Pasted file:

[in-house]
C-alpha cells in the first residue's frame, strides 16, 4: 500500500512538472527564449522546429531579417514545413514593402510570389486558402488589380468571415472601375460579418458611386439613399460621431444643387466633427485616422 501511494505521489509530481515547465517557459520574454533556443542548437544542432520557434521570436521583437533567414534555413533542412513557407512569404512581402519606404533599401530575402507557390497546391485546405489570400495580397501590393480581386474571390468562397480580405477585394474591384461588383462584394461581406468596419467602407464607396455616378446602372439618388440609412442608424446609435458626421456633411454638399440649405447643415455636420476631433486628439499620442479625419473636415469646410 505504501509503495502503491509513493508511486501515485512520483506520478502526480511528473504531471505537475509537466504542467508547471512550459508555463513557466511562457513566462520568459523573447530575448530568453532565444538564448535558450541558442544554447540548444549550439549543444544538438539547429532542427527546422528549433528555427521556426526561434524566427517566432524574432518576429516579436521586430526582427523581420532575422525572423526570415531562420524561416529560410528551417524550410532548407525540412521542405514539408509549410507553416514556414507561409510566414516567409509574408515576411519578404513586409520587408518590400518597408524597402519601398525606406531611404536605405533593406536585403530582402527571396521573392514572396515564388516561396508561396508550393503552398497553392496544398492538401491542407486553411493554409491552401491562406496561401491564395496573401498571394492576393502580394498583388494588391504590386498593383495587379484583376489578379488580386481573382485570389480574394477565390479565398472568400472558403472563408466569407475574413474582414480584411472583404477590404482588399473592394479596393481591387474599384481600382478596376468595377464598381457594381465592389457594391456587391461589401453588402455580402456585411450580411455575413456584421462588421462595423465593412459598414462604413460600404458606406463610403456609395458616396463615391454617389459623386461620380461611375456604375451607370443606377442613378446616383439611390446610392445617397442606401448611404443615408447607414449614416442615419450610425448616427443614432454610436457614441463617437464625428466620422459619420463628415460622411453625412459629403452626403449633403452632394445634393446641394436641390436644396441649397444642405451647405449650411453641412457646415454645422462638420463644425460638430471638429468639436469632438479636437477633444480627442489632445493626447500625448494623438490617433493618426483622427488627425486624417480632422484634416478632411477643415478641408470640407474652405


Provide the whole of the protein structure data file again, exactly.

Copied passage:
[in-house]
C-alpha cells in the first residue's frame, strides 16, 4: 500500500512538472527564449522546429531579417514545413514593402510570389486558402488589380468571415472601375460579418458611386439613399460621431444643387466633427485616422 501511494505521489509530481515547465517557459520574454533556443542548437544542432520557434521570436521583437533567414534555413533542412513557407512569404512581402519606404533599401530575402507557390497546391485546405489570400495580397501590393480581386474571390468562397480580405477585394474591384461588383462584394461581406468596419467602407464607396455616378446602372439618388440609412442608424446609435458626421456633411454638399440649405447643415455636420476631433486628439499620442479625419473636415469646410 505504501509503495502503491509513493508511486501515485512520483506520478502526480511528473504531471505537475509537466504542467508547471512550459508555463513557466511562457513566462520568459523573447530575448530568453532565444538564448535558450541558442544554447540548444549550439549543444544538438539547429532542427527546422528549433528555427521556426526561434524566427517566432524574432518576429516579436521586430526582427523581420532575422525572423526570415531562420524561416529560410528551417524550410532548407525540412521542405514539408509549410507553416514556414507561409510566414516567409509574408515576411519578404513586409520587408518590400518597408524597402519601398525606406531611404536605405533593406536585403530582402527571396521573392514572396515564388516561396508561396508550393503552398497553392496544398492538401491542407486553411493554409491552401491562406496561401491564395496573401498571394492576393502580394498583388494588391504590386498593383495587379484583376489578379488580386481573382485570389480574394477565390479565398472568400472558403472563408466569407475574413474582414480584411472583404477590404482588399473592394479596393481591387474599384481600382478596376468595377464598381457594381465592389457594391456587391461589401453588402455580402456585411450580411455575413456584421462588421462595423465593412459598414462604413460600404458606406463610403456609395458616396463615391454617389459623386461620380461611375456604375451607370443606377442613378446616383439611390446610392445617397442606401448611404443615408447607414449614416442615419450610425448616427443614432454610436457614441463617437464625428466620422459619420463628415460622411453625412459629403452626403449633403452632394445634393446641394436641390436644396441649397444642405451647405449650411453641412457646415454645422462638420463644425460638430471638429468639436469632438479636437477633444480627442489632445493626447500625448494623438490617433493618426483622427488627425486624417480632422484634416478632411477643415478641408470640407474652405